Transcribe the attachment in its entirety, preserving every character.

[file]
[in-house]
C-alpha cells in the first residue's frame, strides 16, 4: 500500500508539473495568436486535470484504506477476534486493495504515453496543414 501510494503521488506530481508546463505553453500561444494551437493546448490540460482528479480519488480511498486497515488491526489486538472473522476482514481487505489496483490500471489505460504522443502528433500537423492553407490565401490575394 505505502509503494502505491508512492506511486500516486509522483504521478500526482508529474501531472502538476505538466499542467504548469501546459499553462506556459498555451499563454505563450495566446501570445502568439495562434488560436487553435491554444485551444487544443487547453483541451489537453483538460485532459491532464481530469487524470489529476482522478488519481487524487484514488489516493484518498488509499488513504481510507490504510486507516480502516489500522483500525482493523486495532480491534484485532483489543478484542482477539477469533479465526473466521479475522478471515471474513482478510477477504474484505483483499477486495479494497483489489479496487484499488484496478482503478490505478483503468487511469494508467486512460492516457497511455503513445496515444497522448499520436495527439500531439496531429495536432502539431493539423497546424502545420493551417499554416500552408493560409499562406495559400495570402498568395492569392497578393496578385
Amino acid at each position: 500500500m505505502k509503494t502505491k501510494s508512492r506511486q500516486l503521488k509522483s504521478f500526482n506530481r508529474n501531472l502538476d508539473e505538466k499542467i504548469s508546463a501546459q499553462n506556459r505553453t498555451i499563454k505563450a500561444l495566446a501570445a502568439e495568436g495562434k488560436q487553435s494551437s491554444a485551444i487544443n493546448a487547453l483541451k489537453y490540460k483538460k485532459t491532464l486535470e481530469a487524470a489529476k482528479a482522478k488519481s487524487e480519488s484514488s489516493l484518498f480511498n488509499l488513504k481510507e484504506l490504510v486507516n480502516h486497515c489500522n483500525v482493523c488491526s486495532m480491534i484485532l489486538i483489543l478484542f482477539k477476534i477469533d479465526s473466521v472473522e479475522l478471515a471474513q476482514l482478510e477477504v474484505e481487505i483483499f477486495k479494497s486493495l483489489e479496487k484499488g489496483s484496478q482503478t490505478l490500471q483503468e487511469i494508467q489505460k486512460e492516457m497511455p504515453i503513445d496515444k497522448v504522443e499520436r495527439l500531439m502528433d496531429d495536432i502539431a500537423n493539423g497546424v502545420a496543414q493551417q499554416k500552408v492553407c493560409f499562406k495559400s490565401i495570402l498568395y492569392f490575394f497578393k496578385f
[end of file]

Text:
[in-house]
C-alpha cells in the first residue's frame, strides 16, 4: 500500500508539473495568436486535470484504506477476534486493495504515453496543414 501510494503521488506530481508546463505553453500561444494551437493546448490540460482528479480519488480511498486497515488491526489486538472473522476482514481487505489496483490500471489505460504522443502528433500537423492553407490565401490575394 505505502509503494502505491508512492506511486500516486509522483504521478500526482508529474501531472502538476505538466499542467504548469501546459499553462506556459498555451499563454505563450495566446501570445502568439495562434488560436487553435491554444485551444487544443487547453483541451489537453483538460485532459491532464481530469487524470489529476482522478488519481487524487484514488489516493484518498488509499488513504481510507490504510486507516480502516489500522483500525482493523486495532480491534484485532483489543478484542482477539477469533479465526473466521479475522478471515471474513482478510477477504474484505483483499477486495479494497483489489479496487484499488484496478482503478490505478483503468487511469494508467486512460492516457497511455503513445496515444497522448499520436495527439500531439496531429495536432502539431493539423497546424502545420493551417499554416500552408493560409499562406495559400495570402498568395492569392497578393496578385
Amino acid at each position: 500500500m505505502k509503494t502505491k501510494s508512492r506511486q500516486l503521488k509522483s504521478f500526482n506530481r508529474n501531472l502538476d508539473e505538466k499542467i504548469s508546463a501546459q499553462n506556459r505553453t498555451i499563454k505563450a500561444l495566446a501570445a502568439e495568436g495562434k488560436q487553435s494551437s491554444a485551444i487544443n493546448a487547453l483541451k489537453y490540460k483538460k485532459t491532464l486535470e481530469a487524470a489529476k482528479a482522478k488519481s487524487e480519488s484514488s489516493l484518498f480511498n488509499l488513504k481510507e484504506l490504510v486507516n480502516h486497515c489500522n483500525v482493523c488491526s486495532m480491534i484485532l489486538i483489543l478484542f482477539k477476534i477469533d479465526s473466521v472473522e479475522l478471515a471474513q476482514l482478510e477477504v474484505e481487505i483483499f477486495k479494497s486493495l483489489e479496487k484499488g489496483s484496478q482503478t490505478l490500471q483503468e487511469i494508467q489505460k486512460e492516457m497511455p504515453i503513445d496515444k497522448v504522443e499520436r495527439l500531439m502528433d496531429d495536432i502539431a500537423n493539423g497546424v502545420a496543414q493551417q499554416k500552408v492553407c493560409f499562406k495559400s490565401i495570402l498568395y492569392f490575394f497578393k496578385f